Argentine President Mauricio Macri on Wednesday scrapped a media watchdog aimed at preventing monopolies, his office said, the latest in a series of reforms reversing measures by his leftist predecessor.
Macri's chief of staff Marco Pena said that by presidential decree a new state telecommunications body would be set up, absorbing the existing AFSCA regulator that prevents monopolies by media firms and the AFTIC technology regulator.
"We are launching policies for the 21st century. The war against journalism is over," Pena told a news conference.
A 2009 media law introduced by Macri's predecessor Cristina Kirchner aimed to break up what she described as media monopolies. It established AFSCA to grant and regulate broadcast licenses.
Argentina's biggest media group, Clarin, condemned it as an attack on the free press and private property -- a viewpoint Macri's party shares.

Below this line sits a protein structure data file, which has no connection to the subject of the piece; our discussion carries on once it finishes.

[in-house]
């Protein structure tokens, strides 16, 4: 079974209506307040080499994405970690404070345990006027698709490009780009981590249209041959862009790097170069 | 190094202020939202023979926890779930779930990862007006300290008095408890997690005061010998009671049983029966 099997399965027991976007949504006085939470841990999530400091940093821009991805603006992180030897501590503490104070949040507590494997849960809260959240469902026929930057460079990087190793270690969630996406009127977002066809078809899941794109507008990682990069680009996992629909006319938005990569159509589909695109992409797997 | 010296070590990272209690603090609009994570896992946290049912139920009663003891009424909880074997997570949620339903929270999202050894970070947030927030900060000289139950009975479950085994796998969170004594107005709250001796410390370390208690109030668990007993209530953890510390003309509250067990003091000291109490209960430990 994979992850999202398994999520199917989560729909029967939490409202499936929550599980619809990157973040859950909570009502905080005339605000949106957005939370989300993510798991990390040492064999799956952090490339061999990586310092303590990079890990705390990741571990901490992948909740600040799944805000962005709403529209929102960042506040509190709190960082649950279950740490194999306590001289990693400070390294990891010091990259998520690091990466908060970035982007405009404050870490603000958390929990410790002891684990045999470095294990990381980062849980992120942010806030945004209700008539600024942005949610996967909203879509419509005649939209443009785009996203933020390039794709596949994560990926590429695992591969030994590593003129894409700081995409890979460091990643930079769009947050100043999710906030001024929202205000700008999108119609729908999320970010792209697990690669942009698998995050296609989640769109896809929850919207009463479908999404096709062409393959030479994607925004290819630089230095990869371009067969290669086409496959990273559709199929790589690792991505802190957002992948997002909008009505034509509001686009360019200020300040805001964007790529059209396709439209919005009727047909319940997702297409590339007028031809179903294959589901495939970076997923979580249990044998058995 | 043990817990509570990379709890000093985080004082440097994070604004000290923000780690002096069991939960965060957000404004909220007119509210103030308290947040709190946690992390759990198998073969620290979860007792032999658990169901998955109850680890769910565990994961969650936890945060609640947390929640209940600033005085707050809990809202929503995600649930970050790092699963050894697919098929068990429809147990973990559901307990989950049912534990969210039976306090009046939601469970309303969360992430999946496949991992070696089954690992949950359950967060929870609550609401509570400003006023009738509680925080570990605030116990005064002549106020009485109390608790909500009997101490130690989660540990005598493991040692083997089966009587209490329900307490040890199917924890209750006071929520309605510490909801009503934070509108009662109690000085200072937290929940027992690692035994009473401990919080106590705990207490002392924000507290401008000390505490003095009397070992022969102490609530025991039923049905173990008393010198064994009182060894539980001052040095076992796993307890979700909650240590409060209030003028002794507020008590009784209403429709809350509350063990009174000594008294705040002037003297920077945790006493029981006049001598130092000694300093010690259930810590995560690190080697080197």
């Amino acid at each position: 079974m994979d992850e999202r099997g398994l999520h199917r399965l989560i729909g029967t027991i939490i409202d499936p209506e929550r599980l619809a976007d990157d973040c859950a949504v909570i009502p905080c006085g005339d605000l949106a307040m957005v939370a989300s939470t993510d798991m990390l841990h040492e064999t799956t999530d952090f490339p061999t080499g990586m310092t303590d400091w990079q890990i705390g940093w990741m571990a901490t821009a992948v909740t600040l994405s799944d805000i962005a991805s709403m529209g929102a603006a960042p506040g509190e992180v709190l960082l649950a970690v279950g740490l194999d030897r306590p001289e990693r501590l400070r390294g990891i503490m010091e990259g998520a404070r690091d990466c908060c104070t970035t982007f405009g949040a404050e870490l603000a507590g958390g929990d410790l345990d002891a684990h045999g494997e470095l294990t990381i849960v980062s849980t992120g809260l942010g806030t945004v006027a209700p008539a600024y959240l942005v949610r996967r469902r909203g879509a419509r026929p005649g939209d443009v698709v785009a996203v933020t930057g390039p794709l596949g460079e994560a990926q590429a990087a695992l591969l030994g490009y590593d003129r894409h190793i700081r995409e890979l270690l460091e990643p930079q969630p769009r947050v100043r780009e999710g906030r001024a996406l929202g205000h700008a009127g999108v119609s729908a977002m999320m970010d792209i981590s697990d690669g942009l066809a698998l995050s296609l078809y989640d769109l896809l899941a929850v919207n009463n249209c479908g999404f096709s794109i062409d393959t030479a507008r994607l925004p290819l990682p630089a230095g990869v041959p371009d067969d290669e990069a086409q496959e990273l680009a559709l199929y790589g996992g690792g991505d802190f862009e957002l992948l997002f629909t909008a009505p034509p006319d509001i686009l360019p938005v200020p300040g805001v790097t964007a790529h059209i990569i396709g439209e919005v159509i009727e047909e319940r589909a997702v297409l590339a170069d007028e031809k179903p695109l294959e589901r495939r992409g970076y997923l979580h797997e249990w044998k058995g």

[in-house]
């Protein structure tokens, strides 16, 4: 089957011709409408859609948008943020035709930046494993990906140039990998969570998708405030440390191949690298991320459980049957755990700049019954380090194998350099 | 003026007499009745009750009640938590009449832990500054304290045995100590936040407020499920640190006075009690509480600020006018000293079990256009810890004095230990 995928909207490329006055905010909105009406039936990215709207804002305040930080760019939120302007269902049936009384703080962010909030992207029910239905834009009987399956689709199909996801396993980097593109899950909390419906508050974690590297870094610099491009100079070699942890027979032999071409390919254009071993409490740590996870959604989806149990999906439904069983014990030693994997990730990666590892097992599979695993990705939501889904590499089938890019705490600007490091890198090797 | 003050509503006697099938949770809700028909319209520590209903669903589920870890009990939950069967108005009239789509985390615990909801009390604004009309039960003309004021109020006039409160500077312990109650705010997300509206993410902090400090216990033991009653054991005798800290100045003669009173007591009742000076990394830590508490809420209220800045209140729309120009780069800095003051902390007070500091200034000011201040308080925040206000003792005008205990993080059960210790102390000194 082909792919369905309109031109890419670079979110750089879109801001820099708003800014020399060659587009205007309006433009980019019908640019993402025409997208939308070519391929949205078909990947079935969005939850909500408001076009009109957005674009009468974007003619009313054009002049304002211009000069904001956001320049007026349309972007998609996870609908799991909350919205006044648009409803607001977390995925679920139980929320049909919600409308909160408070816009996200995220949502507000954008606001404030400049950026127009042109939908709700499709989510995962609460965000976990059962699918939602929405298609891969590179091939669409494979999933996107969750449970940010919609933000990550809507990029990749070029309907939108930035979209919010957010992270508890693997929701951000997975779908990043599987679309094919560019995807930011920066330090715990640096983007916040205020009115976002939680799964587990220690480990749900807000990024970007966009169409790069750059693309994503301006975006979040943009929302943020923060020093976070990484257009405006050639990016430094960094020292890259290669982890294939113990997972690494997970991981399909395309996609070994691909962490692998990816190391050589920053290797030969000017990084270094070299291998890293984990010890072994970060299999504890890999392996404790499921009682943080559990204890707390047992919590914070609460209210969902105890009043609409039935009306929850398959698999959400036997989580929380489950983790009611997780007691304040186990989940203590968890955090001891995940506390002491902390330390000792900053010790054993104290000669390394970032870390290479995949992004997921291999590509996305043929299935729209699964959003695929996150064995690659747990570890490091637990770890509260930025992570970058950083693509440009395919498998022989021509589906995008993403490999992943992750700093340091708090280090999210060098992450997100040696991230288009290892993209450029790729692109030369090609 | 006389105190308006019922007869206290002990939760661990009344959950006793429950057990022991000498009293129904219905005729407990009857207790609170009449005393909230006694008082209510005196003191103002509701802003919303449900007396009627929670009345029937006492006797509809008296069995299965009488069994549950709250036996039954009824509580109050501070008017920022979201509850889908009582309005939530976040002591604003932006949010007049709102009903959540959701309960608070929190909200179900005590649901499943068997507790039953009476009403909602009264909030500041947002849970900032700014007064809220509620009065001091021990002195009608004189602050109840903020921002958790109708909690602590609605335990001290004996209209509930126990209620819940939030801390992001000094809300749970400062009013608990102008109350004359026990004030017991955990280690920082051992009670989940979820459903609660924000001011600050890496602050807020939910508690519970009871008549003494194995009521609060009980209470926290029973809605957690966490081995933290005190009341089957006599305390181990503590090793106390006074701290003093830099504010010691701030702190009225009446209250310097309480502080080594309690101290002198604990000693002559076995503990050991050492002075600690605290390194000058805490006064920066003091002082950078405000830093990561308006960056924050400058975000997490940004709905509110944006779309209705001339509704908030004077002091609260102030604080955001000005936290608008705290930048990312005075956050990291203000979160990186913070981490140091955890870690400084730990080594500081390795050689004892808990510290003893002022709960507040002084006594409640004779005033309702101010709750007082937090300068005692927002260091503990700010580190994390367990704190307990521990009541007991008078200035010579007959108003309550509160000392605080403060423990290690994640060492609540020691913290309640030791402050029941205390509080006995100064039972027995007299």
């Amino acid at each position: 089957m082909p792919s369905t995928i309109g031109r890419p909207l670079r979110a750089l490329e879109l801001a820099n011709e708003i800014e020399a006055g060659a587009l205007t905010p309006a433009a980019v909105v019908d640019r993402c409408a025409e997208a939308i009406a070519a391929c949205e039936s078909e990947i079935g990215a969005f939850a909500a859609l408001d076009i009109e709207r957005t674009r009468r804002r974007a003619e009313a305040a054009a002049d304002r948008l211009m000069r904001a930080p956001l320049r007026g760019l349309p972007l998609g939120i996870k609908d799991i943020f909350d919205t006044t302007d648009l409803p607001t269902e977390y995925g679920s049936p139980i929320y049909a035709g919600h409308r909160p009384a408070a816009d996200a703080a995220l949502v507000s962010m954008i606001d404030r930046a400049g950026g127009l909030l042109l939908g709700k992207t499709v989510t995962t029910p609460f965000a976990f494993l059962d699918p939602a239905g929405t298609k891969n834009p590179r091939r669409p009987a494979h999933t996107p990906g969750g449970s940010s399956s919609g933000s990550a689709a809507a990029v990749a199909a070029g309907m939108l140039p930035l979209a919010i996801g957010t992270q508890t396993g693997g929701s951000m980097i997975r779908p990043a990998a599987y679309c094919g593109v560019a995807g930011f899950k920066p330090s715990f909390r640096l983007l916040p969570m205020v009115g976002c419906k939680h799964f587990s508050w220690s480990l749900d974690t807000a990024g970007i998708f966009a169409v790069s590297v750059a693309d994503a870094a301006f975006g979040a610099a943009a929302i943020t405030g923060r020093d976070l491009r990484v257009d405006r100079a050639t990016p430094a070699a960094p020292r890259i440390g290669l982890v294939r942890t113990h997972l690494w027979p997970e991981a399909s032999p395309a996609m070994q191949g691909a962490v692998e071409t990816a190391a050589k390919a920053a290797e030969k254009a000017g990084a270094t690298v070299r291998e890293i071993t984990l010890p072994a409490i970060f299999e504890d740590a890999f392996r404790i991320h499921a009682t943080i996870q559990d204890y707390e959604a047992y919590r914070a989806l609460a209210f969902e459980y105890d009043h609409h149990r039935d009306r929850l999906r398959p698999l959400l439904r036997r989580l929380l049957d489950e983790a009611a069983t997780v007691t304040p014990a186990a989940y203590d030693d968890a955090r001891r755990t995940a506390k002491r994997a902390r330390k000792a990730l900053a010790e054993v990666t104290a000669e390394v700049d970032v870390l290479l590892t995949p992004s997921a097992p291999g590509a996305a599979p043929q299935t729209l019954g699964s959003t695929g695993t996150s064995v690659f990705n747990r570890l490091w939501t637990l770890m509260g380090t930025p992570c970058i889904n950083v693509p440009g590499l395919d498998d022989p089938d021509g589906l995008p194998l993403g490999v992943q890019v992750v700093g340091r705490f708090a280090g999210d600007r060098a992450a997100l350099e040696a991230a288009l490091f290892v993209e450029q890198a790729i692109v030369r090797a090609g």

Clarin, whose newspapers and cable channels are sharply critical of Kirchner, has challenged the law in court. It has so far successfully resisted having its media empire dismantled.
Pena said the government would table a new media law in Congress.
A prosecutor last week brought charges against the AFSCA's ousted head, Martin Sabbatella, after he defied Macri's decision to sack him.
Macri issued a decree replacing him but Sabbatella showed up for work anyway, insisting he could not be removed before the end of his term in 2017.
Macri, who vows to get Argentina's slumping economy back on track with business-friendly government, has steadily hacked away at Kirchner's legacy since taking office on December 10.
In his first week, he scrapped the official exchange rate, prompting a sharp devaluation of the peso, as well as axing heavy export taxes.
Tens of thousands of people demonstrated in Buenos Aires earlier this month to defend the existing media law and protest against Macri's other reforms.